Author: Alex Berman
Publisher: American Institute of the History of Pharmacy
Year Published: 1980, 2010
Price: $20.00 ($12.00 for members)
Summary: The character of earlier-day formularies, international in scope, discussing both the significant and the curious.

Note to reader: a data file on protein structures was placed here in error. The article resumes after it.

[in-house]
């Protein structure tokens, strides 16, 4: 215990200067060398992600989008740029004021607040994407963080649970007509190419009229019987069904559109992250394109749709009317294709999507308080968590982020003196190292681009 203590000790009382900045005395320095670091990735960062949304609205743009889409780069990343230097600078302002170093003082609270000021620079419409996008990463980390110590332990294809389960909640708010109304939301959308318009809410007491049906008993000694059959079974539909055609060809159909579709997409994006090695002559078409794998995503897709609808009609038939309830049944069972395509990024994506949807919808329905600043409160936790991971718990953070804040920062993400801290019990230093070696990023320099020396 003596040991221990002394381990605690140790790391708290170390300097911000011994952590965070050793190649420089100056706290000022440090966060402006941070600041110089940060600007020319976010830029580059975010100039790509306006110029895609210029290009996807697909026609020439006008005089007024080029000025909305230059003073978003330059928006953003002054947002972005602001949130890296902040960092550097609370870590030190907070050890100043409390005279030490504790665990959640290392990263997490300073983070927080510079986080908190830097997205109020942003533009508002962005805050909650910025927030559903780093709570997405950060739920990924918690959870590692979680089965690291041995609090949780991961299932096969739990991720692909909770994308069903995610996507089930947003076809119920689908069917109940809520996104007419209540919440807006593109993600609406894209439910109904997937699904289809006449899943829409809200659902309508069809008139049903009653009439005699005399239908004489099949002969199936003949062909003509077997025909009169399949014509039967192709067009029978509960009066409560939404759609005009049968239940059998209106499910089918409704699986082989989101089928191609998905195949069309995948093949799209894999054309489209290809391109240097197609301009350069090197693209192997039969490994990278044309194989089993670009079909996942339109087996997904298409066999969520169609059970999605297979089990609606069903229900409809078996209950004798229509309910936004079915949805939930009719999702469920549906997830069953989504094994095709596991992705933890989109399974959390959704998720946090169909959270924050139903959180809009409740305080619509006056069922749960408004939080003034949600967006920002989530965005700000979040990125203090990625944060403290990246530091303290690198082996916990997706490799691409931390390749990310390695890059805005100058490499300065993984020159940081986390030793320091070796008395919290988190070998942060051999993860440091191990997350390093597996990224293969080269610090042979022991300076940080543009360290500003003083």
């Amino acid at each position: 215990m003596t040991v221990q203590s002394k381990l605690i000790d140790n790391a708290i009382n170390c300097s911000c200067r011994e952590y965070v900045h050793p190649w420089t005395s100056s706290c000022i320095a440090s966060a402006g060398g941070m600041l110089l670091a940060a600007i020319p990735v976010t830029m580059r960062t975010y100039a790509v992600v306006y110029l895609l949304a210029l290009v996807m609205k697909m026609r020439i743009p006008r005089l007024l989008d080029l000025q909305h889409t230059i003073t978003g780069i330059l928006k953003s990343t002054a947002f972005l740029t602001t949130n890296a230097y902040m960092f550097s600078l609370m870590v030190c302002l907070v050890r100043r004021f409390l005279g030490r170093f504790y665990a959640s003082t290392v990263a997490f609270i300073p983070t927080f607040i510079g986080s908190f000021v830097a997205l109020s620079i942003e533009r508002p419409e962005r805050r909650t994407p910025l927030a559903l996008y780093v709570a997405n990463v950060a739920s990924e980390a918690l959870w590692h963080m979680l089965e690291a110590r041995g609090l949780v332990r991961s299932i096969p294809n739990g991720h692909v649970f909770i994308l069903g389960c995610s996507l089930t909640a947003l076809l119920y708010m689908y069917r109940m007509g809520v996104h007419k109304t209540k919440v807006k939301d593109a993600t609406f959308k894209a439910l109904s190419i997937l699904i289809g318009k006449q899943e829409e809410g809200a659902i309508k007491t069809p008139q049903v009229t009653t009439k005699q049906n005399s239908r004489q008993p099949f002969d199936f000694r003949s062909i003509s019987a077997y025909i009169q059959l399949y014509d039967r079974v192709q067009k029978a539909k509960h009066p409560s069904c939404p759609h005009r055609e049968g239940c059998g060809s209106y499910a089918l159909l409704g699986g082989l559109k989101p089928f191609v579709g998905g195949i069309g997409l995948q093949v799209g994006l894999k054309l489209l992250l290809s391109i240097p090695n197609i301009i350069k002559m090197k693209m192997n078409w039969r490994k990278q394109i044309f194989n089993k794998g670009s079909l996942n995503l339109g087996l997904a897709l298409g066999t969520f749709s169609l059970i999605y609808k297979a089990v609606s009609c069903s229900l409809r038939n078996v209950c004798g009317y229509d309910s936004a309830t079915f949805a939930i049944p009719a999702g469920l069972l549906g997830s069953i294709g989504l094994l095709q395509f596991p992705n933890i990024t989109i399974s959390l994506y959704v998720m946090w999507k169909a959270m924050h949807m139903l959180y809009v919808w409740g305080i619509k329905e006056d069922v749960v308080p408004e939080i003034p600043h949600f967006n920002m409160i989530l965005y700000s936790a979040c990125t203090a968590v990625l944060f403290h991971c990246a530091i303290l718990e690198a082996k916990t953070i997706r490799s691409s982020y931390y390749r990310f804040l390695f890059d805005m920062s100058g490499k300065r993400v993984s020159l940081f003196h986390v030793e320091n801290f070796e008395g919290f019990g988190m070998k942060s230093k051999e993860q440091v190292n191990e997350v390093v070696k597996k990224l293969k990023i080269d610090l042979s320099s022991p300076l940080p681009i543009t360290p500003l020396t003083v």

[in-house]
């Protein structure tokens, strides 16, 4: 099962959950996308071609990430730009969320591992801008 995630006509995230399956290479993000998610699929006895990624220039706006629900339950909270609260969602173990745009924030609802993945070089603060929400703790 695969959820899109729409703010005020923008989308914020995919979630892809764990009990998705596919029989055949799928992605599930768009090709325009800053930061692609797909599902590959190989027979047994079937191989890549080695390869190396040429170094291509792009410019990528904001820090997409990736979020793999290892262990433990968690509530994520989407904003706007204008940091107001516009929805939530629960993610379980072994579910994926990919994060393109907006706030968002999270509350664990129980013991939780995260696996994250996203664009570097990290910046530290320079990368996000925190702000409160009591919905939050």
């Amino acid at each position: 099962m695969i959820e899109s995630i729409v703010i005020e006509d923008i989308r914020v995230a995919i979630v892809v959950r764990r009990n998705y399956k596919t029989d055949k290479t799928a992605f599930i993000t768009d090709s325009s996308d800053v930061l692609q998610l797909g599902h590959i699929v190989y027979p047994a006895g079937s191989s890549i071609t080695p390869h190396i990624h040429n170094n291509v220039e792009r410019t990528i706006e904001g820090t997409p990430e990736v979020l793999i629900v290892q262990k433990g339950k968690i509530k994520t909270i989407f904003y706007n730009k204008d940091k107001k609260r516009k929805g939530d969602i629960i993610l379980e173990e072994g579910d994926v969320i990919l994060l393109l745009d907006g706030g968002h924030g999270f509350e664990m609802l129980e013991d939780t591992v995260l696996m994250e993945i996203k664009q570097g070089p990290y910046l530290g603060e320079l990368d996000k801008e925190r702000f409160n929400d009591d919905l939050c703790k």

Abstract: Manuscript hospital formularies which had existed in medieval and early modern hospitals were already commonplace when printed hospital formularies began to appear in western Europe. We cannot say with assurance when or where the first printed hospital formulary was published, but the oldest one extant is a work by the Italian physician, Pisani, printed in 1642 for the hospital in Messina, Sicily. A copy of this formulary is in the Bibliothéque Nationale of Paris. There is an interesting diversity in 18th and 19th century formularies with respect to size, content, and scope. While it is true that the majority of formularies belonging to this period are pocket-size or smaller, there are many exceptions. Actually, the range of sizes may vary from the broadside (49 cm. wide and 1.4 cm. high) published in 1704, and used by the French for their military hospitals in Italy, to the 820-page tome compiled by Sir James Wylie for the Russians in l840. In content, works may run the gamut from a basic drug list, to a large compendium in which both pharmacological treatise and dispensatory are merged. Frequently, one finds also the diets for patients in the English works, the hospital data given in the formularies of Robert Poole and F. S. Ratier, or the tables of supply found in military and naval formularies This diversity extends further to types of formularies – those compiled for individual hospitals, both general and special – for hospitals of a city, an entire country, for military and naval formularies. There are even examples of hospital formularies which are universal and multi-national in scope. A study of the development of the printed hospital formulary is valuable not only to the historian, but also to the practicing hospital pharmacist. In the course of its evolution, the printed hospital formulary has mirrored more than three centuries of therapeutics in the hospital and has often reflected social and political change. For those who are concerned with the growth of the hospital, the formulary can offer fresh insights and source material. It is also interesting to note the interaction of official pharmacopoeias and formularies. While the latter have borrowed heavily from the official compendia, there have been instances where hospital formularies have been of value to compilers of pharmacopoeias. The decentralized formulary of the 18th and 19th century flourished best in the wake of the voluntary hospital movement in England, and in the similar tradition which followed in the United States. On the other hand, the numerous centralized formularies such as those of Paris after the Revolution, and of course all current military and naval formularies, were issued under governmental authority. The drive for unity, synthesis and universality which has been so strong in the history of pharmacopoeias, is certainly not lacking in the development of hospital formularies as exemplified in the works of Poole, Squire, Ratier, and others; and paralleling the universal pharmacopoeias of Lemery, Jourdan, and Geiger are the universal or multinational hospital formularies of Northcote, Foy, Milne-Edwards and Vavasseur.
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